In recent years, people have bemoaned the effects the rise of the Internet and e-readers have had on books, but the festival proved that while the medium in which we read books may be changing, the written word is here to stay.

Last year when I attended the festival, I wrote about Amazon.com (AMZN), maker of the Kindle e-reader. After that, the stock has meandered higher, ultimately topping out with the overall market in the spring. It got hit in the summer volatility, but has climbed rapidly since the market resumed its upward trend in early September. This is what Cabot Top Ten Weekly Editor Michael Cintolo had to say about it on September 13:

“Retail has not been the place for growth stock investors in recent months, but there have been some signs of life in the sector, and Amazon remains a leader in the field. The reason for the stock’s strength lately surrounds its major price cut for the new version of its Kindle e-book reader, which can be had for $139 (compared to $399 when it was first released three years ago). That price cut is sparking sales of the device in a big way—one analyst sees nearly five million Kindle sales this year alone—and it doesn’t hurt that Best Buy will also begin selling the Kindle at its stores in the weeks ahead. Of course, the Kindle is just one piece of Amazon’s story; top management has guided the firm into the #1 position in online retail. We like the 40%-plus sales growth each of the past three quarters despite the weak retail environment, as well as the 35% earnings gain projected for 2011. It’s not a new story, yet it looks like the company is set to get a lot bigger in the quarters to come.”

If the trend toward reading on devices, rather than from books, continues, the stock stands to benefit. You could buy AMZN here and hope for the best or you could get more expert buy, sell and hold advice from Mike in Cabot Top Ten Weekly. Click here to learn more about Amazon and other leading stocks.



Elyse AndrewsElyse Andrews

Editor of Cabot Wealth Advisory

Elyse Andrews edits Cabot Wealth Advisory, a free email newsletter that offers independent, no-nonsense investment advice on how to build long-lasting wealth written by Cabot’s analysts and editors. Every Saturday, Elyse writes the Weekend Digest, which includes her column and a summary of Cabot Wealth Advisories that readers may have missed during the week. Elyse is also a regular contributor to The Iconoclast Investor, a blog for Cabot editors and readers to share their views and interact with each other.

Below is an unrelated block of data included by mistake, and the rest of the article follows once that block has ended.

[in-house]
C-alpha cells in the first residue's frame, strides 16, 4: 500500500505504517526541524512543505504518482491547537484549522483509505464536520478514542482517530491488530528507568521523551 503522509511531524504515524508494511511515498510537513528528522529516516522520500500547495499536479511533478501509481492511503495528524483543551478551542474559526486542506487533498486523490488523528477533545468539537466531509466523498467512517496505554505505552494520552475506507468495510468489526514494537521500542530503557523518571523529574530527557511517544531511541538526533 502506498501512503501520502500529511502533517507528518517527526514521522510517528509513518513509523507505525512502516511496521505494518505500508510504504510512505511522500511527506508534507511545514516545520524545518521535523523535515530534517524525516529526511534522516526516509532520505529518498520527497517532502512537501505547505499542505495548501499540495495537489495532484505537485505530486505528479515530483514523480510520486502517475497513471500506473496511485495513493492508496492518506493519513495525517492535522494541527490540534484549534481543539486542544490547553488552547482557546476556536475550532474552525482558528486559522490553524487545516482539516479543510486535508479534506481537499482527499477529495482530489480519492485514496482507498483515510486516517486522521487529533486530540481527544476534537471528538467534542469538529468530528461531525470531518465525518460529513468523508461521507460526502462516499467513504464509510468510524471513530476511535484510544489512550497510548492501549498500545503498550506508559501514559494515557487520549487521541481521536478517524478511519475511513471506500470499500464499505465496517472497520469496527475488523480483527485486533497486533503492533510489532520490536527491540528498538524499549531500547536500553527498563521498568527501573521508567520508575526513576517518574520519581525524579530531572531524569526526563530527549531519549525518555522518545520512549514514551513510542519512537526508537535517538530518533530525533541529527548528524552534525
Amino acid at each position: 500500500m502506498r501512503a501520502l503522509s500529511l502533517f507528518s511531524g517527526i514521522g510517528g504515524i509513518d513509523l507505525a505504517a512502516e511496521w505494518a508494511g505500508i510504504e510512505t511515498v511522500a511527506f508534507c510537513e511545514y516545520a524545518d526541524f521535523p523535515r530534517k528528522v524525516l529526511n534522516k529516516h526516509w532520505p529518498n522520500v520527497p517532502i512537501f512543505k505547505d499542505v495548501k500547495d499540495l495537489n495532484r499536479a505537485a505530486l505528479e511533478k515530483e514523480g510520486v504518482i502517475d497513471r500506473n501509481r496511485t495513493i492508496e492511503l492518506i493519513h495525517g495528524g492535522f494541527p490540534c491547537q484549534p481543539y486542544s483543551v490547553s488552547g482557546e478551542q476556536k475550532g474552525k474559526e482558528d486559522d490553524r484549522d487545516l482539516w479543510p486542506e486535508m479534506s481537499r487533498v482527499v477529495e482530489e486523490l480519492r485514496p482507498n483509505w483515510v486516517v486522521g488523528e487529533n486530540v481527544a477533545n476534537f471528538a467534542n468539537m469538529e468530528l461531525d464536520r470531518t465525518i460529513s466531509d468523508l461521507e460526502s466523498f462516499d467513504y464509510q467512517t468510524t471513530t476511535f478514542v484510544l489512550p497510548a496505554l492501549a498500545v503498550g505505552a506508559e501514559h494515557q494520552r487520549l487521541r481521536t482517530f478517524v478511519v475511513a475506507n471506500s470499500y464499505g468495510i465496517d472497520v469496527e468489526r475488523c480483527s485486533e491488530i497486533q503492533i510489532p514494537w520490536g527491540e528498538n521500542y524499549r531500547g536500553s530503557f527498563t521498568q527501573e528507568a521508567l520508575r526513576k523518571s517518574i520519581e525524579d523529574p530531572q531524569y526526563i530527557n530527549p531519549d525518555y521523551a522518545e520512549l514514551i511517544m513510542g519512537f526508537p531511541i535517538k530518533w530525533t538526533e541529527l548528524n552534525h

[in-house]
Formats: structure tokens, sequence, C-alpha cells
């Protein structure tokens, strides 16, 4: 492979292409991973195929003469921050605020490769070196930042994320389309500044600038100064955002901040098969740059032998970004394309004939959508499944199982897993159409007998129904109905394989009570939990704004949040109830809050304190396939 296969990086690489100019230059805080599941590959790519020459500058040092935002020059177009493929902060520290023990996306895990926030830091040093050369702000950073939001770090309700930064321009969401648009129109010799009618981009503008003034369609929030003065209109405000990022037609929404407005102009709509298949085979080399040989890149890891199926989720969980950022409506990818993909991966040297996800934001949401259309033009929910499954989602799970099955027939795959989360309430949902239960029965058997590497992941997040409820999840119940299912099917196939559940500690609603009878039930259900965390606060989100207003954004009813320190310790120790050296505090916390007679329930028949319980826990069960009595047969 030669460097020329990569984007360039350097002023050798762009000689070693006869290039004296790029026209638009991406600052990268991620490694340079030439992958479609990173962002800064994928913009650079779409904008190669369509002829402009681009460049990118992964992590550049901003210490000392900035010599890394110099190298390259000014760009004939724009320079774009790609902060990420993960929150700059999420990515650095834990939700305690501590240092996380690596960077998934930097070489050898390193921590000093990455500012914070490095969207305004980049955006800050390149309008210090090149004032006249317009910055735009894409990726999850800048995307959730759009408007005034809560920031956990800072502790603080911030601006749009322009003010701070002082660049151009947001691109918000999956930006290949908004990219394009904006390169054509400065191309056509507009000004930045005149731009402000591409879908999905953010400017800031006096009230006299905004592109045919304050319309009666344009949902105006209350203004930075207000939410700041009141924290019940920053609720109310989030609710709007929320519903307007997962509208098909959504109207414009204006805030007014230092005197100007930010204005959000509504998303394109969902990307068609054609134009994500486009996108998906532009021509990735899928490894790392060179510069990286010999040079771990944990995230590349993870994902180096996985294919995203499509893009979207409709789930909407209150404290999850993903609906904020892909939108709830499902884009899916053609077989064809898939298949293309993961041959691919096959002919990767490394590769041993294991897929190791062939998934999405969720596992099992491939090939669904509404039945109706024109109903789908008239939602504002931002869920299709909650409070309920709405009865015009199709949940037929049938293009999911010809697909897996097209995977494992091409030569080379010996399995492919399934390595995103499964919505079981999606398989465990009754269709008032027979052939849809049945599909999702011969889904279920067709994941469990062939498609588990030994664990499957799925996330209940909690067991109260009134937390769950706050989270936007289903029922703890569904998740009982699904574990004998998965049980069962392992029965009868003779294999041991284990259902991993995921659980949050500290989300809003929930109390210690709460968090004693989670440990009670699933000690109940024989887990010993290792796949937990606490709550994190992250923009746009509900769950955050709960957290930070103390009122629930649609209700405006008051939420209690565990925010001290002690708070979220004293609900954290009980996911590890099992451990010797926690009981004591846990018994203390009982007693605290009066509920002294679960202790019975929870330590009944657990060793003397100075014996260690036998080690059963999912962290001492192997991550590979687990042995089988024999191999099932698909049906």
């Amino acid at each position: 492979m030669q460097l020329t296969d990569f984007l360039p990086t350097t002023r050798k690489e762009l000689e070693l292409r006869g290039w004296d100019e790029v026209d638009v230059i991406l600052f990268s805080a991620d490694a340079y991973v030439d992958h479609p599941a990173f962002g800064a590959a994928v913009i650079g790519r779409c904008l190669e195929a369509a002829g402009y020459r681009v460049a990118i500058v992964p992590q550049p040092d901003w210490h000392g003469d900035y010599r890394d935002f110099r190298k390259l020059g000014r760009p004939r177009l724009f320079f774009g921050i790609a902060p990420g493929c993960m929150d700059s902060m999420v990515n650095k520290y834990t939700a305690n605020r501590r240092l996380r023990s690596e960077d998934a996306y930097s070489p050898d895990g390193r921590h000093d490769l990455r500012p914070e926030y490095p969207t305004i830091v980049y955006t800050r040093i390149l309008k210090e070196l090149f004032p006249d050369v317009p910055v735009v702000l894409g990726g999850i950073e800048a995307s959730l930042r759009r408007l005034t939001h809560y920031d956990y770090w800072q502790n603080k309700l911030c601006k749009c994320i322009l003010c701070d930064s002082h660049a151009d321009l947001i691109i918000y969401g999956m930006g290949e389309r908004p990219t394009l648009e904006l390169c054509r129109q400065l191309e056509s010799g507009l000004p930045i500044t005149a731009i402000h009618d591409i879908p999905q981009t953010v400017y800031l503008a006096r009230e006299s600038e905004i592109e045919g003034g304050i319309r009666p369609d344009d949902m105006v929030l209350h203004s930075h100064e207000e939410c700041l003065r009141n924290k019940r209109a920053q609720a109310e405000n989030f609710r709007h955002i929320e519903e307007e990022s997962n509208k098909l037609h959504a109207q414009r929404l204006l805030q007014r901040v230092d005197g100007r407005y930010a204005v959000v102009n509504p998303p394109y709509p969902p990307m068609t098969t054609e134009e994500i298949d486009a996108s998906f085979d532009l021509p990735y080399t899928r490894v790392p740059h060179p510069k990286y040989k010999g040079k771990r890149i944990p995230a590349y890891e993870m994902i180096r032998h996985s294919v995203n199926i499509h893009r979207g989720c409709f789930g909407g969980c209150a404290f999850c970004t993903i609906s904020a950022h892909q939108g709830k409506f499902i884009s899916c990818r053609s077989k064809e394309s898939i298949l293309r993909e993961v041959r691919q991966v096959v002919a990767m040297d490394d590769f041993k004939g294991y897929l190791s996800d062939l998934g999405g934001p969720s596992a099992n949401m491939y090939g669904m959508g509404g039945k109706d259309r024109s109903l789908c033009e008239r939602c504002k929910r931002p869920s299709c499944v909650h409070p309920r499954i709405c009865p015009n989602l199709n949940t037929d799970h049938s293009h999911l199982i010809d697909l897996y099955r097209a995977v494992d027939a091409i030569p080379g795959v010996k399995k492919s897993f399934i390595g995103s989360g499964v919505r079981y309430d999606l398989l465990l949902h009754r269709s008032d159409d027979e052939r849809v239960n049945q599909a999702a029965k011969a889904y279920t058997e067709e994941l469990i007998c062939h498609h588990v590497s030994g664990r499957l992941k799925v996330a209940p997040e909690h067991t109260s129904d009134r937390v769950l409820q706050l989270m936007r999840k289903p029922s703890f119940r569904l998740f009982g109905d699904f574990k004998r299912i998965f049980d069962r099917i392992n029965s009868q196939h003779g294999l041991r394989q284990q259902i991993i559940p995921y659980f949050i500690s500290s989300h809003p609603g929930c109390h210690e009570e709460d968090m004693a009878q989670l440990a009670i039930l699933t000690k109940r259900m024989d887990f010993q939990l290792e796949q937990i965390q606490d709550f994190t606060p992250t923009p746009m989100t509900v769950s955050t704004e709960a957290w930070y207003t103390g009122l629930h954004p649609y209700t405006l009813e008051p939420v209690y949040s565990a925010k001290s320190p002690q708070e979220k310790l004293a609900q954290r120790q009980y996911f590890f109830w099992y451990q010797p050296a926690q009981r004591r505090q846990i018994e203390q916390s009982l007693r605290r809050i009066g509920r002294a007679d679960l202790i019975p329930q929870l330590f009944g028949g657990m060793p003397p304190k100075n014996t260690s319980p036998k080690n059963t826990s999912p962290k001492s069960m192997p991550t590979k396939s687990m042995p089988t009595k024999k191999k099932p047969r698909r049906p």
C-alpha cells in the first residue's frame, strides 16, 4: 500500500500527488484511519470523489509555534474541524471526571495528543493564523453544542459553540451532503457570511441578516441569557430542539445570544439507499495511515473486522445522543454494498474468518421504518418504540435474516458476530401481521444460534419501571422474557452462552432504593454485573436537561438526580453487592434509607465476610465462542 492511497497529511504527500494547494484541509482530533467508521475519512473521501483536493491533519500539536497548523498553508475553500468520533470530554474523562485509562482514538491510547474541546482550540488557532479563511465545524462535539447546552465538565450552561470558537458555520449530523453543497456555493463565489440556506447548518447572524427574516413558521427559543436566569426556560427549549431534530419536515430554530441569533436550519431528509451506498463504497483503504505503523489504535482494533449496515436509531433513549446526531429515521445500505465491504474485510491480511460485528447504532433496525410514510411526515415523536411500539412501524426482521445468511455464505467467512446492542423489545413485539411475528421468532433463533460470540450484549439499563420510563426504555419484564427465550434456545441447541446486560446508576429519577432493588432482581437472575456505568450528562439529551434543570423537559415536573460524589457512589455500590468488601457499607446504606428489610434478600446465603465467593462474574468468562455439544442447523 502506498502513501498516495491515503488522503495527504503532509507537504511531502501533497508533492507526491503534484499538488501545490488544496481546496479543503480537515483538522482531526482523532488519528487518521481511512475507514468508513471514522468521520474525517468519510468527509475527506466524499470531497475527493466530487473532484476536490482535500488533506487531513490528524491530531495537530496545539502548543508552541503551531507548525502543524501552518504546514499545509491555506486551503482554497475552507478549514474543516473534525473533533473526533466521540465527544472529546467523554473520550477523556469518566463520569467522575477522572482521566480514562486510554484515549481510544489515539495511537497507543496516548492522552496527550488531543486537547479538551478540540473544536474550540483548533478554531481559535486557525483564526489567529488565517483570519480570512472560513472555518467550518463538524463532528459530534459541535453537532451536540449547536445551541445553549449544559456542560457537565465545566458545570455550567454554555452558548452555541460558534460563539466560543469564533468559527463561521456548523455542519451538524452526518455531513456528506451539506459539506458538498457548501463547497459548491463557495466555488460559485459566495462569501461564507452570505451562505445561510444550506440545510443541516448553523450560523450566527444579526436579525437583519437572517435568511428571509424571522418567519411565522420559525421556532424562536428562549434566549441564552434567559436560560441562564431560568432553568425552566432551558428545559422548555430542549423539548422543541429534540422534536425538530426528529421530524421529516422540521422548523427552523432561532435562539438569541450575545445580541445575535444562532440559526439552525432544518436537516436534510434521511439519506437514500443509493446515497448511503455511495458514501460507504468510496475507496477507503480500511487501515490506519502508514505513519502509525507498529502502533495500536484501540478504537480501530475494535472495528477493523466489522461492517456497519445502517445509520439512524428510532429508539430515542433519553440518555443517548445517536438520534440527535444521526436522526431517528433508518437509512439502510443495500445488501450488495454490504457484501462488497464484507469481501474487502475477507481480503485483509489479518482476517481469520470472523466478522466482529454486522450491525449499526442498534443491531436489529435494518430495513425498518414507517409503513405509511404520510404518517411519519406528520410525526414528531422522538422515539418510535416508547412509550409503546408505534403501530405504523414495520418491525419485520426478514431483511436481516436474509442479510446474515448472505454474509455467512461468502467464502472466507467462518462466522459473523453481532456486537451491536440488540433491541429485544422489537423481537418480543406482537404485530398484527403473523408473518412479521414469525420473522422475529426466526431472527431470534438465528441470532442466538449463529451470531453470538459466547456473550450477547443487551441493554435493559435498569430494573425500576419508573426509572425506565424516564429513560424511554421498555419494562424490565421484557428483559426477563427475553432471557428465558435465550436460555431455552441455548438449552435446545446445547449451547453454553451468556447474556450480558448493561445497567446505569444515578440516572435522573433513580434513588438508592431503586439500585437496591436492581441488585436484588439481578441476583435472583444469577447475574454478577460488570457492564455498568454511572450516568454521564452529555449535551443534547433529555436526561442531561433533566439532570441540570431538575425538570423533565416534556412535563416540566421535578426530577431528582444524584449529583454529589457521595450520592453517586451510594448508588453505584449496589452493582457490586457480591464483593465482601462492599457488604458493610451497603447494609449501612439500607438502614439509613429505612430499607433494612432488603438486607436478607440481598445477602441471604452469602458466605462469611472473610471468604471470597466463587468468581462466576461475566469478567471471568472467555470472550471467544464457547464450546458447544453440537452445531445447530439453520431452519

Amazon (AMZN): A big, liquid leader

By Michael Cintolo, Vice President of Investments and Editor of Cabot Market Letter and Cabot Top Ten Weekly
From Cabot Wealth Advisory, 10/14/10. Sign up for free Cabot Wealth Advisory e-newsletter

An option when building your Watch List is to look for a big, liquid leader that has the potential to gap up on earnings. One near the top of my own list is Amazon .com(AMZN). While the Kindle e-book reader is still selling well (thanks to a recent price cut), I think the bigger story is simple—e-commerce is becoming a larger piece of general retail sales, and Amazon itself is becoming a bigger chunk of e-commerce sales!

I also like that, after a good run in 2009, AMZN really did nothing from January through the end of August; that’s enough time, with enough of a correction, to shake out all the weak hands. However, after finding massive-volume support along its lows in July, Amazon tightened up in August and then moved straight up in September, from 131 to 162.

Now shares have chopped around for three weeks as investors wait on earnings, which are due out next Thursday. Any substantial gap up would be a green light to dive in.


Cabot Market Letter: Cabot Clobbers the Stock Market!
Numbers don’t lie. And here are an impressive few:
♦ For the past two difficult years, Cabot socked the S&P 500 by a whopping 82%. (Market was down 26%.)
♦ For the past five years, Cabot stomped the market by a hefty 60%. (Market was down 8%.)